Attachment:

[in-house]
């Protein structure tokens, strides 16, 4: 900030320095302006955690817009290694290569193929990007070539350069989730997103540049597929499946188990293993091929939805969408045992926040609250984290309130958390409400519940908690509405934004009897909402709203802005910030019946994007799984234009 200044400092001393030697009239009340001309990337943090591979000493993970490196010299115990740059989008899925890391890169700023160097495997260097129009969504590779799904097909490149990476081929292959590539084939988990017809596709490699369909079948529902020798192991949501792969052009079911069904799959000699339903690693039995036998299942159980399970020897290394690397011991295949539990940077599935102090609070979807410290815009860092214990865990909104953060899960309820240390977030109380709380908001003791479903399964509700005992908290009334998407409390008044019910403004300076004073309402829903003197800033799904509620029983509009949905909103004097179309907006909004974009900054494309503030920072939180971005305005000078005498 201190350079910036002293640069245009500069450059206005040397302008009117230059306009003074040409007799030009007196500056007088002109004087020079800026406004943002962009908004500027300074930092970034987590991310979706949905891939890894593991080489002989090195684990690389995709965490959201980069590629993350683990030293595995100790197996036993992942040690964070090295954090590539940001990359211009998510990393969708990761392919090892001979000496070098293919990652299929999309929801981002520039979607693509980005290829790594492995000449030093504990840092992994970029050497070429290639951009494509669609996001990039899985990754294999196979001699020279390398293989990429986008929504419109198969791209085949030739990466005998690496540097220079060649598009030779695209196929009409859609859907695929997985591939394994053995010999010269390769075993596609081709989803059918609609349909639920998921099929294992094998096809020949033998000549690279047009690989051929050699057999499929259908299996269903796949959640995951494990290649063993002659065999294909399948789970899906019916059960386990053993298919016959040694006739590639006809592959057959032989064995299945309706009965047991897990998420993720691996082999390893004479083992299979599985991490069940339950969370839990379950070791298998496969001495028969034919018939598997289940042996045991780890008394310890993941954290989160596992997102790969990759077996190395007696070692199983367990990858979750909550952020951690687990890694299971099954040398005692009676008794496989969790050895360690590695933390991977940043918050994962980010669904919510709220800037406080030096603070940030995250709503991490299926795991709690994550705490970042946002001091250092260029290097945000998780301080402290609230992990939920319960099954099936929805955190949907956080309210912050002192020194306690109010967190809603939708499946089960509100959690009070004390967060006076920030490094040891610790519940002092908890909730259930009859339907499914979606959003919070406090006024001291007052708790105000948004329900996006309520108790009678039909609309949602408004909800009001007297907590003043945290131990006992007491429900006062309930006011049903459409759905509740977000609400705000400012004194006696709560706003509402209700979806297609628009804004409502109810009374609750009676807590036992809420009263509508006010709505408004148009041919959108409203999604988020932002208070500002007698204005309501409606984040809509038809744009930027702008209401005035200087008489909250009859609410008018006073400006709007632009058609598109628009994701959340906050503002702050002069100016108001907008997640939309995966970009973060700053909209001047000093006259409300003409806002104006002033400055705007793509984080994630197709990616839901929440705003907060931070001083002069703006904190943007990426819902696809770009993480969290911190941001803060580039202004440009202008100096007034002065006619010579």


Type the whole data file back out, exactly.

[in-house]
């Protein structure tokens, strides 16, 4: 900030320095302006955690817009290694290569193929990007070539350069989730997103540049597929499946188990293993091929939805969408045992926040609250984290309130958390409400519940908690509405934004009897909402709203802005910030019946994007799984234009 200044400092001393030697009239009340001309990337943090591979000493993970490196010299115990740059989008899925890391890169700023160097495997260097129009969504590779799904097909490149990476081929292959590539084939988990017809596709490699369909079948529902020798192991949501792969052009079911069904799959000699339903690693039995036998299942159980399970020897290394690397011991295949539990940077599935102090609070979807410290815009860092214990865990909104953060899960309820240390977030109380709380908001003791479903399964509700005992908290009334998407409390008044019910403004300076004073309402829903003197800033799904509620029983509009949905909103004097179309907006909004974009900054494309503030920072939180971005305005000078005498 201190350079910036002293640069245009500069450059206005040397302008009117230059306009003074040409007799030009007196500056007088002109004087020079800026406004943002962009908004500027300074930092970034987590991310979706949905891939890894593991080489002989090195684990690389995709965490959201980069590629993350683990030293595995100790197996036993992942040690964070090295954090590539940001990359211009998510990393969708990761392919090892001979000496070098293919990652299929999309929801981002520039979607693509980005290829790594492995000449030093504990840092992994970029050497070429290639951009494509669609996001990039899985990754294999196979001699020279390398293989990429986008929504419109198969791209085949030739990466005998690496540097220079060649598009030779695209196929009409859609859907695929997985591939394994053995010999010269390769075993596609081709989803059918609609349909639920998921099929294992094998096809020949033998000549690279047009690989051929050699057999499929259908299996269903796949959640995951494990290649063993002659065999294909399948789970899906019916059960386990053993298919016959040694006739590639006809592959057959032989064995299945309706009965047991897990998420993720691996082999390893004479083992299979599985991490069940339950969370839990379950070791298998496969001495028969034919018939598997289940042996045991780890008394310890993941954290989160596992997102790969990759077996190395007696070692199983367990990858979750909550952020951690687990890694299971099954040398005692009676008794496989969790050895360690590695933390991977940043918050994962980010669904919510709220800037406080030096603070940030995250709503991490299926795991709690994550705490970042946002001091250092260029290097945000998780301080402290609230992990939920319960099954099936929805955190949907956080309210912050002192020194306690109010967190809603939708499946089960509100959690009070004390967060006076920030490094040891610790519940002092908890909730259930009859339907499914979606959003919070406090006024001291007052708790105000948004329900996006309520108790009678039909609309949602408004909800009001007297907590003043945290131990006992007491429900006062309930006011049903459409759905509740977000609400705000400012004194006696709560706003509402209700979806297609628009804004409502109810009374609750009676807590036992809420009263509508006010709505408004148009041919959108409203999604988020932002208070500002007698204005309501409606984040809509038809744009930027702008209401005035200087008489909250009859609410008018006073400006709007632009058609598109628009994701959340906050503002702050002069100016108001907008997640939309995966970009973060700053909209001047000093006259409300003409806002104006002033400055705007793509984080994630197709990616839901929440705003907060931070001083002069703006904190943007990426819902696809770009993480969290911190941001803060580039202004440009202008100096007034002065006619010579």